Track of the day: Kohla – “Heavenly”

Kohla has been a frequent favorite of mine in the last few months, and they continue to impress. Kohla’s “Heavenly” feels like a love letter penned in golden ink on the torn pages of nostalgia. Evident from the very first notes is the amalgamation of her deep-seated passion for classical orchestration and her vibrant tapestry of influences ranging from Sam Cooke to FKA twigs.

One cannot traverse through “Heavenly” without being whisked away into a vintage cinematic universe. From the sweeping strings provided by Popgirlz Scotland’s talented Siobhan Wilson (cello) and Louise Cameron (violin) to Kohla’s own ethereal vocals, the track feels like a delicate dance between old-world charm and modern musings. The fact that the song was inspired by classical gems like Mozart’s ‘Clarinet Concerto in A major, K. 622: II. Adagio’ becomes evident in the track’s deeply sentimental and layered orchestration.

The lyricism in “Heavenly” manages to seamlessly transport its listener to a realm of time-stopped moments. Lines like “Gold were the moonlight hours when your heart was mine for a little while” echo sentiments of timeless beauty and lost love. Kohla’s introspective musings on the duality of love, its joy and pain, culminate in an emotive chorus that lingers long after the song fades.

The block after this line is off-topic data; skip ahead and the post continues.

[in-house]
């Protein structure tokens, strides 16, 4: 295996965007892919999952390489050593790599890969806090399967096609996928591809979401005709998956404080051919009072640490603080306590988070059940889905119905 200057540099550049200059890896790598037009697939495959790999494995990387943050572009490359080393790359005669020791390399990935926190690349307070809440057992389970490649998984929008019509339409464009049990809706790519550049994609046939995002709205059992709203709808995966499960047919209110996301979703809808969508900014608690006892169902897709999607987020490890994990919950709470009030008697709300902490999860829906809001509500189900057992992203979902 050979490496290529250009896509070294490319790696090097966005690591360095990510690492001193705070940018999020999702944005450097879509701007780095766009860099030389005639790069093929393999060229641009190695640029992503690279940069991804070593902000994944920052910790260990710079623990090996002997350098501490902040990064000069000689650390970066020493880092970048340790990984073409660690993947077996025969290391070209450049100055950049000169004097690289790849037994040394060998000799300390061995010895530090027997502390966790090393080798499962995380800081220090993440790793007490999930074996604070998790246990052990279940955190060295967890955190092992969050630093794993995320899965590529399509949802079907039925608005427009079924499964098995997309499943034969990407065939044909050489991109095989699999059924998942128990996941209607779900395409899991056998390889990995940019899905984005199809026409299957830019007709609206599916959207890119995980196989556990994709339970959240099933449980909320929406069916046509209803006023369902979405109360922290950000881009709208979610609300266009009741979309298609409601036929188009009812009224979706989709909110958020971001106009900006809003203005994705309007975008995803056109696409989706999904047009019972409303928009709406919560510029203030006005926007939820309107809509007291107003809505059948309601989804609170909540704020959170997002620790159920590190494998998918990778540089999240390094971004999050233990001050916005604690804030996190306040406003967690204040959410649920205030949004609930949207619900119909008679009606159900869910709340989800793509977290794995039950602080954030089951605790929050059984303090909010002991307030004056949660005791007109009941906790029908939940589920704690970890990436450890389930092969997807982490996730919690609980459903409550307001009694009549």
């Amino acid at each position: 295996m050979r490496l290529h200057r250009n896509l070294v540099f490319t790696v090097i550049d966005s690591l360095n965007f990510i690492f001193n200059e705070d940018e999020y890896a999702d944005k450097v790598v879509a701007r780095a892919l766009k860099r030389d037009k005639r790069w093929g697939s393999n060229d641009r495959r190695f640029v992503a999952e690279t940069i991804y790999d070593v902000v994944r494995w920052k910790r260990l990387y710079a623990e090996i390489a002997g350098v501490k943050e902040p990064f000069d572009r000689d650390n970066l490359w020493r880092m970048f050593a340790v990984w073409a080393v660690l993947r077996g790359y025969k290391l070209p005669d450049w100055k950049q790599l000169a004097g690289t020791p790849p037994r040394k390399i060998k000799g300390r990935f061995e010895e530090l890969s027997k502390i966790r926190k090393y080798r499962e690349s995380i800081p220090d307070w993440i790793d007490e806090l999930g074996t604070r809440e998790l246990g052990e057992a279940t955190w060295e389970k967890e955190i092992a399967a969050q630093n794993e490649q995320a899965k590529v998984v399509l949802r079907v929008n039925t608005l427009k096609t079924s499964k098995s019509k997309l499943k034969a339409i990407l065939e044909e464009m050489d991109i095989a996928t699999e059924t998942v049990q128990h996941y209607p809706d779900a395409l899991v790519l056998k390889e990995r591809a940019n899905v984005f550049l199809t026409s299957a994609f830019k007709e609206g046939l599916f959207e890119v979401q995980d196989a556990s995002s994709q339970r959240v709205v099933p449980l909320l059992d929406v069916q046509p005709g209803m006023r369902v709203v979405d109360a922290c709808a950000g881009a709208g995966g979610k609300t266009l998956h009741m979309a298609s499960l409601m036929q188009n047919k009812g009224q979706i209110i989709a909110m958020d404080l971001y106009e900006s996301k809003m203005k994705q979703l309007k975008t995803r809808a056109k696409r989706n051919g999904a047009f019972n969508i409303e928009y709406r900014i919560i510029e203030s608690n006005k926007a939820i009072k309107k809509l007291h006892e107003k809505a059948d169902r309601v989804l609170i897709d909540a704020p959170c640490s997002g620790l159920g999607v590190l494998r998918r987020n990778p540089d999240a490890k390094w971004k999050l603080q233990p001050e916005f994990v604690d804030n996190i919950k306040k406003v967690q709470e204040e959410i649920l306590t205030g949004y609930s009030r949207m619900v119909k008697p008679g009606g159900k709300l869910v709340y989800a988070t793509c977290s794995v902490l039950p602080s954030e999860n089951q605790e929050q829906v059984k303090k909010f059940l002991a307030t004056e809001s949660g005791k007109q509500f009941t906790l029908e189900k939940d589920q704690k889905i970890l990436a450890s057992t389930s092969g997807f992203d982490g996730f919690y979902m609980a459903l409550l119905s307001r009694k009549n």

Kohla, as an artist, has a unique ability to create a soundscape that is as diverse as it is cohesive. With roots in classic soul and nods to contemporary greats like Lana Del Rey and Frank Ocean, her sound is a melting pot of evocative jazz pop and moody electronica, each track a sepia-toned snapshot of memories both cherished and pained.

“Heavenly” stands as a testament to Kohla’s vast musical knowledge and her meticulous approach to song crafting. With co-production by Dave Lloyd of Stillhound, the song is polished, poised, and profoundly moving. It serves as a prime introduction to her debut album, ‘Romance,’ promising listeners a journey through love’s various nuances, colored in both the vibrancy of modern day and the warmth of vintage reels.

In a music world constantly chasing the “new,” Kohla reminds us of the power of timelessness. She doesn’t merely craft songs; she sculpts stories, inviting us to reminisce, reflect, and relive. “Heavenly” is not just a song, it’s an experience — one of deep emotion and intricate beauty.

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